by Barbara Morris
With the past year and a half feeling like a dizzying funhouse ride gone bad, people from diverse walks of life are taking action: marching, calling elected officials, signing petitions, knitting pink pussy hats, even running for office. Artists have joined in, extending a long tradition of political protest, ranging from Goya's Disasters of War and Picasso's Guernicat to Daumier's caustic social commentary, Philip Guston’s Poor Richard series and acerbic contemporary works protesting racism and genocide by Goya's almost-namesake, Enrique Chagoya. All pertain to the current exhibition of pithy, elegant, beautifully crafted and satirical works by Lou Beach, titled Riot Rumphaus, his second show at the gallery.
The LA artist’s series of small- to medium-scale collages are comprised of fantastical images that are every bit as surreal as the events that inspired them. Each is densely packed with imagery, information and implication, beginning with the title. “Riot,” for example, could mean riotous color. Or, an actual riot, triggered by the tragicomic, buffoon-like statements made by the 45thpresident. “Rumphaus” is also a particularly resonant word. It carries sinister Teutonic
overtones that might be rightly applied to the massive posterior inhabiting a certain house at 1600 Pennsylvania Ave. It’s also worth noting that the artist, now in his 70s, emigrated from Germany to New York as a child, before relocating to the West Coast in his ‘20s, his perspective on the rise of Nazism no doubt influenced by this heritage. His involvement in fine art follows a highly successful career as illustrator, particularly of record album covers.
The show's signature work, (Some) Very Fine People, riffs off a statement Trump made, maintaining that there were “some very fine people” on both sides of the white supremacist march in Charlottesville, VA, an event that claimed the life of a female counter protester. The piece portrays Trump, his face a garbled mass of flayed anatomy, perched on a crumbling pile of ionic columns. His stubby, frog-like arms protrude from a gray, pinstriped oval of a torso, accessorized by a red power tie and flag lapel pin. A bald eagle serves, ironically, as toupee. Venomous bile spews from his mouth in the form of large oozing drops of black, a device Beach has used in this and earlier series of work.
In Lady Maga (Que Sarah, Sarah), Beach shoots a skull from the gaping mouth of White House Press Secretary Sarah Huckabee Sanders. Nearby, a winged creature with a reptilian skull, like some Boschian demon, listens intently. Below, a black-and-white postcard of the White House, a gentle reminder of better days, is overlaid with speech bubbles—signaling, no doubt, the
president’s nonstop tweets. Here, too, the title packs a multivalent punch. It's a fusion of Lady Gaga and Trump’s racist campaign slogan, “Make America Great Again.” It may also be a reference to Doris Day’s Academy Award-winning rendition of Que Sera, Sera (Whatever Will Be, Will Be) in Alfred Hitchcock's gripping 1956 thriller, The Man Who Knew Too Much. The skullduggery of the film certainly equates well to recent Russian intrigues and other shenanigans.
Three-dimensional elements, such as pennies, appear for the first time in this body of work. Six form a pyramid-shaped base for an obese bee-like insect in Ciao (Gran Bomba de Buena Suerte). Angular daggers fly from its red lips, while droplets of honey-colored fluid trickle down. Whimsical creatures with long legs walk below; one, its body an elongated potato shape, wears a crown and carries a large gold key. We may conclude from it that the lucky will become rich, or vice-versa.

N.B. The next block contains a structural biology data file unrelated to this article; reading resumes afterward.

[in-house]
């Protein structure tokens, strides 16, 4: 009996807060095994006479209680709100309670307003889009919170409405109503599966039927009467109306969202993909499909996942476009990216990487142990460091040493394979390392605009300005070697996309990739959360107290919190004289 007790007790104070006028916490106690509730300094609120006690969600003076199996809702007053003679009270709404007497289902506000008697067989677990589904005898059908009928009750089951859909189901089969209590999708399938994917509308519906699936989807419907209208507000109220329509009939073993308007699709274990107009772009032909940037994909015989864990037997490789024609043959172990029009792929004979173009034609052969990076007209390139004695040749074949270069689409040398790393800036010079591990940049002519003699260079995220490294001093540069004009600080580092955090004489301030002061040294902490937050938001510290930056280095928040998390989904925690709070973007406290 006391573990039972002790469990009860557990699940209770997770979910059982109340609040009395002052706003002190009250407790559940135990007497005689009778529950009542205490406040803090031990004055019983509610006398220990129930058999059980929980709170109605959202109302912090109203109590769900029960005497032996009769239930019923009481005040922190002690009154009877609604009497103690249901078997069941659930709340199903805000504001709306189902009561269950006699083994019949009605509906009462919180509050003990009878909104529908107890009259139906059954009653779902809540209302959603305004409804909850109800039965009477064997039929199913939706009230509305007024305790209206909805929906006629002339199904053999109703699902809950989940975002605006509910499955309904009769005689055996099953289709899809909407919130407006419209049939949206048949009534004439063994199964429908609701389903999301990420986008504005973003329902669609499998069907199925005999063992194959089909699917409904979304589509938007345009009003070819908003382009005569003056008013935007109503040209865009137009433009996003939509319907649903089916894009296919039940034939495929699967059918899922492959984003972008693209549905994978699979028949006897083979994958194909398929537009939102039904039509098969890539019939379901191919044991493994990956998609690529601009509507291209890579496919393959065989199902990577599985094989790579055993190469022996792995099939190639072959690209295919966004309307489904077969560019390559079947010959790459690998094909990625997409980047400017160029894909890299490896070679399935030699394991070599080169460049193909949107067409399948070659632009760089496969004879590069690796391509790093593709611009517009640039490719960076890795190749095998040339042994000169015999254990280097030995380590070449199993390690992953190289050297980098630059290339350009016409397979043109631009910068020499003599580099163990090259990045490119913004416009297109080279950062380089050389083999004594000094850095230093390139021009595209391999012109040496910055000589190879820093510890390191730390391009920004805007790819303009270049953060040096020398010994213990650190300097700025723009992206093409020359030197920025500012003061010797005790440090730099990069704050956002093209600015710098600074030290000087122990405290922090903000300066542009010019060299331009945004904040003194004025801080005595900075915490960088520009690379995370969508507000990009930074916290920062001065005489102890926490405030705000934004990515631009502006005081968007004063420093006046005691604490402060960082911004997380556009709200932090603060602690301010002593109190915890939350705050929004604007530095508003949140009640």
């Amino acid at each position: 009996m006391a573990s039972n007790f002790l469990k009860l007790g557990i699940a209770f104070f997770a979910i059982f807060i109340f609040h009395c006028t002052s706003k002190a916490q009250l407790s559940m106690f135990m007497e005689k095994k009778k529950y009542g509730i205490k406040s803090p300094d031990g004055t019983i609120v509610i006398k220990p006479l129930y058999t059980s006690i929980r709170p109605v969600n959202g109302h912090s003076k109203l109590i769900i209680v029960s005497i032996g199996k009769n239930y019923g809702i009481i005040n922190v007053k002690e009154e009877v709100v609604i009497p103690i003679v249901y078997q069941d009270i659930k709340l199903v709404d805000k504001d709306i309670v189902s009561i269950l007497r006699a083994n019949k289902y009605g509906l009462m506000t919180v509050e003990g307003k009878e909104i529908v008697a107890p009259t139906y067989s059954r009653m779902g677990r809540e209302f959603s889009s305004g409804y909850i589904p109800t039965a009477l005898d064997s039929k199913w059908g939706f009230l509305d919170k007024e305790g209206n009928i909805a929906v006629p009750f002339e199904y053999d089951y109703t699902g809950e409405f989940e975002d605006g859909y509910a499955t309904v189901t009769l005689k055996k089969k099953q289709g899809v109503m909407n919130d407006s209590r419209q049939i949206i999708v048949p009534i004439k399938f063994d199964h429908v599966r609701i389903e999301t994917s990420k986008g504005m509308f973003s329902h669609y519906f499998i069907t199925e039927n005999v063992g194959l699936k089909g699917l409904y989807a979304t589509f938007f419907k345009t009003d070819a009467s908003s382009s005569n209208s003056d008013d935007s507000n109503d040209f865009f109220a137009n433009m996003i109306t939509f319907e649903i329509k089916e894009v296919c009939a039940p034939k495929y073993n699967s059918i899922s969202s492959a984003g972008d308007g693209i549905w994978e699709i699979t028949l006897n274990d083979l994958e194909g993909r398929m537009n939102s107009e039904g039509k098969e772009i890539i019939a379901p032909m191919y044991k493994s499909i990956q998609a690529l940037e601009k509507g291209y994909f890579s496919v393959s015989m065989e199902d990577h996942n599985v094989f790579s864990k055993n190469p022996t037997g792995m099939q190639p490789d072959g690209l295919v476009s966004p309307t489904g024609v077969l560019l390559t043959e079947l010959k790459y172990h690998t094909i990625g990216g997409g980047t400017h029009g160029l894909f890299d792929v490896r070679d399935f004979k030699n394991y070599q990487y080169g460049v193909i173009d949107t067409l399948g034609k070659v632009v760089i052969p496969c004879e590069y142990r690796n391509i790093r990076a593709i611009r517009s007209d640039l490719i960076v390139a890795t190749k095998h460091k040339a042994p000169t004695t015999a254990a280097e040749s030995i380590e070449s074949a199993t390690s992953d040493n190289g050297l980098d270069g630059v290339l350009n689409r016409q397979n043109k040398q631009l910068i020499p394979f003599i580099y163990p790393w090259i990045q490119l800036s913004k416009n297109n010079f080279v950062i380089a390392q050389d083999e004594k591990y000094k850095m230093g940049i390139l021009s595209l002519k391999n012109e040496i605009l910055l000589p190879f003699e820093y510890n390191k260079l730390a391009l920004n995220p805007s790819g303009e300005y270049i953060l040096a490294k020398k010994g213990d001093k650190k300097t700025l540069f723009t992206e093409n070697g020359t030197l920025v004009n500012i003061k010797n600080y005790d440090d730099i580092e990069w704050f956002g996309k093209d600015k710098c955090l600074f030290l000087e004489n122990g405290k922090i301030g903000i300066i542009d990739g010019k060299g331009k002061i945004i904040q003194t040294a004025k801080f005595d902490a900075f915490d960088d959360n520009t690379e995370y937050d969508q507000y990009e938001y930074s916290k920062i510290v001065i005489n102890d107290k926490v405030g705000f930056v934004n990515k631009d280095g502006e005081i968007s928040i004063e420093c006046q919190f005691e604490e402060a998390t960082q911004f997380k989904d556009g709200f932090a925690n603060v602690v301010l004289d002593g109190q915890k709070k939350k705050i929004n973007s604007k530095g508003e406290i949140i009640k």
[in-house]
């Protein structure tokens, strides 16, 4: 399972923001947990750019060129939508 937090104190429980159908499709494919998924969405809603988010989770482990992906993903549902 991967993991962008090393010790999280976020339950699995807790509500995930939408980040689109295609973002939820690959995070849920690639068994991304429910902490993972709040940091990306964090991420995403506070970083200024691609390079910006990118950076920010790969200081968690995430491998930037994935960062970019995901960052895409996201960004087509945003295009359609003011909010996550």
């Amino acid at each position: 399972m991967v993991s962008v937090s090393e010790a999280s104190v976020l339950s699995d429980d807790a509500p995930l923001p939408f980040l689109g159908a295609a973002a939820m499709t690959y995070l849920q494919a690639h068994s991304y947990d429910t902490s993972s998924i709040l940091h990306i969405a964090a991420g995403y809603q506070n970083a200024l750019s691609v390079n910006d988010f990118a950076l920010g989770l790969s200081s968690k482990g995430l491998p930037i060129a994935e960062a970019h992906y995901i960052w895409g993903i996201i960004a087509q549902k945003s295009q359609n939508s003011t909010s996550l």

In a flashback to an earlier, tricky presidency, Beach inserts the smiling face of Richard Nixon into Gilbert Stuart's iconic portrait of George Washington, titling it I Am Not a Liar. (Funny how the bar for what were once considered impeachable transgressions seems to have been raised in the intervening years.)
Beach also presents less-loaded images. Some, like Double Dutch for Romare Bearden, are even upbeat. It features an abstracted African American girl with pigtails skipping rope, the elliptical arcs energetically whipping above her head. The homage contained in the title gives credit where it’s due. A House in the Country (A Dream of Eden) has a girl's legs joined to a horseshoe body topped by a house/head. The decoration of the latter, with geometric shapes and patterning, recalls the cubist collages of Picasso, Juan Gris and others; while the eccentric figures suggest what Jim Nutt or another of Chicago's Hairy Who group might have come up with had they illustrated a children's primer. Underground comics and the work of Monty Python animator Terry Gilliam seem equally apropos.
What is perhaps most remarkable about Riot Rumphaus is the way Beach draws us into this prickly realm without bludgeoning us. The vintage feel of the collaged elements helps soften the blow, suggesting that the events pictured occurred in the distant past. Many are maniacally hysterical. Beach is tactful enough not to whip a dead horse, the horse, of course, being the viewer. The playful quality to the work, its deftness, whimsicality, and lightness remind us that even in the midst of dark days we must keep our sense of humor.
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Lou Beach: “Riot Rumphaus” @ Jack Fischer Gallery, Minnesota Street Project location, through May 19, 2018.
About the author:
Barbara Morris is a Bay Area-based writer and artist. She is a regular contributor to Artillery. She was a contributor to Art Ltd. for seven years and previously wrote for Artweekfor ten years, seven of them as a contributing editor. Her writing has appeared in WEAD, stretcher.org, and Artist's Dialogue, as well as numerous other publications. Morris holds an MFA from UC Berkeley.